I first learned about plywood and its properties not through the Eameses or design school, but as a teenaged skateboarder. We built ramps and surfaced them with two layers of 1/4" ply, and our boards themselves were made of seven layers laminated together, cross-hatched for strength. The way skateboards are constructed became obvious to me after I shredded the tail of my John Lucero deck, worn down after months of abuse; the tail "de-lammed" or delaminated unevenly, and as the glue failed you could see the different profiles of individual layers and their alternating directions of grain.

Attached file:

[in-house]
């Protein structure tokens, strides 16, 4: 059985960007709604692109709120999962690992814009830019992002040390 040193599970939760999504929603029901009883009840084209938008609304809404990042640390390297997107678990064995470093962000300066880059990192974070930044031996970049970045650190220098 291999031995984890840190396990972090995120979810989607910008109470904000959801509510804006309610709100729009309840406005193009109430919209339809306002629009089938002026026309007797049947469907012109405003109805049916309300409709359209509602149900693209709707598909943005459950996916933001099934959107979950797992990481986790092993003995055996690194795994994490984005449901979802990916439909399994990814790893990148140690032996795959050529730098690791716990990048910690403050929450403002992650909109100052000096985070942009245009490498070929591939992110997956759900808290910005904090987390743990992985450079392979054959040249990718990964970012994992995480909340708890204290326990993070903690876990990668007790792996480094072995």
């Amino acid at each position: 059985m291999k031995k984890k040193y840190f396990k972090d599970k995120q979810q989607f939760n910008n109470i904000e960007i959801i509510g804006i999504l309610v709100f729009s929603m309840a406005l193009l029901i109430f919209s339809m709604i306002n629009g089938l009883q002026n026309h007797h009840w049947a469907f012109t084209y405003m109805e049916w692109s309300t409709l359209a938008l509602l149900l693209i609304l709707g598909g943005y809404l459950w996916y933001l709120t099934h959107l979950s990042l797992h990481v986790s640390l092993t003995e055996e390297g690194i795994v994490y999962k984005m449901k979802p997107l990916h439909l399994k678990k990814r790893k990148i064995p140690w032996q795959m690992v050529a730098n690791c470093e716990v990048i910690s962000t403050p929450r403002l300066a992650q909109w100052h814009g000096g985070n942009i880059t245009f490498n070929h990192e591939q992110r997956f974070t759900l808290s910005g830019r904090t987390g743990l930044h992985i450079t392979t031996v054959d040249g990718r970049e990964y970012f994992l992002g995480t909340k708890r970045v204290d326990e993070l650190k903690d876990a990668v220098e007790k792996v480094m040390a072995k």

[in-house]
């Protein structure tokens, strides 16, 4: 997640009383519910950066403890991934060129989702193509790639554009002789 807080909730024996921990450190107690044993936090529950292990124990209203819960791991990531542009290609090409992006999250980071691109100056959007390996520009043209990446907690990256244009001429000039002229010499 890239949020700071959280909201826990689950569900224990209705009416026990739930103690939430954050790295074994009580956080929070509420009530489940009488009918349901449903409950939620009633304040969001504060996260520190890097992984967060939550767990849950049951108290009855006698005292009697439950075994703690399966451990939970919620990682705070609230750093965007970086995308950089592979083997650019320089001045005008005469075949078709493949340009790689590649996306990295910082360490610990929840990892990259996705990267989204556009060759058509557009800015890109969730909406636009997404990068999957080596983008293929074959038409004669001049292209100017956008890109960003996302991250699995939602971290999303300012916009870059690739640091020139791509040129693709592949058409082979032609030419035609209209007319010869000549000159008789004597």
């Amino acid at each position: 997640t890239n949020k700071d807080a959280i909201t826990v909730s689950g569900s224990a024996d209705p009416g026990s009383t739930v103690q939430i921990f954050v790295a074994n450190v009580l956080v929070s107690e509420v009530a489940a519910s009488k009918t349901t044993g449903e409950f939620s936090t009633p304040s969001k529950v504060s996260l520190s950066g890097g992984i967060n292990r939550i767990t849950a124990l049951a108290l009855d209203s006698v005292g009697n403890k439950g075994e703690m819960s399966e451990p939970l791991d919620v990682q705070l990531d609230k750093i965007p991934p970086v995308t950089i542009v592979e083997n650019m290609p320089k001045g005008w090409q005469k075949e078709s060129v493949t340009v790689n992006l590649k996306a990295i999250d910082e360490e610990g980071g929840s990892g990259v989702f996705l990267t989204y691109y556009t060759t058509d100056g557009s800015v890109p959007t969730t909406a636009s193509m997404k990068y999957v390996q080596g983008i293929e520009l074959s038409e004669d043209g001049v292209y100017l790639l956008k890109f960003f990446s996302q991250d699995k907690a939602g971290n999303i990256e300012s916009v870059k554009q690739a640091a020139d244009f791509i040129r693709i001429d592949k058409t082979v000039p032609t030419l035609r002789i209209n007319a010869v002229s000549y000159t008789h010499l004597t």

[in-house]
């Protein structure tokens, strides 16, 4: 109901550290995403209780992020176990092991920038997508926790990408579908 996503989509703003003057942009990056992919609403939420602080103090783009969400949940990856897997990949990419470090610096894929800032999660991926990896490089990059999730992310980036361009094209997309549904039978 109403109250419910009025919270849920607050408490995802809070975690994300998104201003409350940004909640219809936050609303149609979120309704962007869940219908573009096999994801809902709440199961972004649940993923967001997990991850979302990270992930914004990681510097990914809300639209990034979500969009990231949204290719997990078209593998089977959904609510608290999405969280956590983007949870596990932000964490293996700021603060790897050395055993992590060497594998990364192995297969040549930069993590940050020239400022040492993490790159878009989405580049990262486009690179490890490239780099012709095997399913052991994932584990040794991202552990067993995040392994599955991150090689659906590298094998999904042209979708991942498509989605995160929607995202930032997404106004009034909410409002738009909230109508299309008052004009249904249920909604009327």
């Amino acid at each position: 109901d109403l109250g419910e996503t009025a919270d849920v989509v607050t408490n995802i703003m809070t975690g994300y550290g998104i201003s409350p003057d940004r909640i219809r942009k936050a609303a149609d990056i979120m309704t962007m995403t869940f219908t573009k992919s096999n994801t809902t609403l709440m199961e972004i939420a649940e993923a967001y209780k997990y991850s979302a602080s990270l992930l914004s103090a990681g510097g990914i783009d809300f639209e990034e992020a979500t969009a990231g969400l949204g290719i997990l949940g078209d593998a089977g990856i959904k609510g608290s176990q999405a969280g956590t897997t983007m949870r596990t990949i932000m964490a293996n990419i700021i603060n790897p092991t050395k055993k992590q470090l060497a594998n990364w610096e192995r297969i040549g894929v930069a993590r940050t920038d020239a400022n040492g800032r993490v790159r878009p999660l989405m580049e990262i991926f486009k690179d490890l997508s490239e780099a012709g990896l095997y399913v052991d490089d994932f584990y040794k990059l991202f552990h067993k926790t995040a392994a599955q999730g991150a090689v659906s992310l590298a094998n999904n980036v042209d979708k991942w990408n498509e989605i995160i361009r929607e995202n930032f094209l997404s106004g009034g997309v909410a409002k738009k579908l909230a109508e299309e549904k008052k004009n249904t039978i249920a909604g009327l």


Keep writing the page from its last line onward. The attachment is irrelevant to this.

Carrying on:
I wasn't the only one riding a raggedy-ass skateboard, as it wasn't something you were meant to keep nice; it was supposed to be abused, and you'd keep riding it until you wore it down to an unworkable nub.
Which makes me wonder if Mechanical Engineering and Design student Louis Bradier's carbon fiber skateboard will be a hit or not. It's a downhill longboard deck as opposed to a more thrashable street deck, but will skaters take to a material and technology more likely associated with skiing than skating?
Whether or not it takes off, it's impressive that that's no rendering, above--Bradier designed and built the thing himself. "It features a foam core construction with a torsion box," he writes, "an impact tough injected polyurethane edge and load distributors." You can see more of Bradier's projects here.
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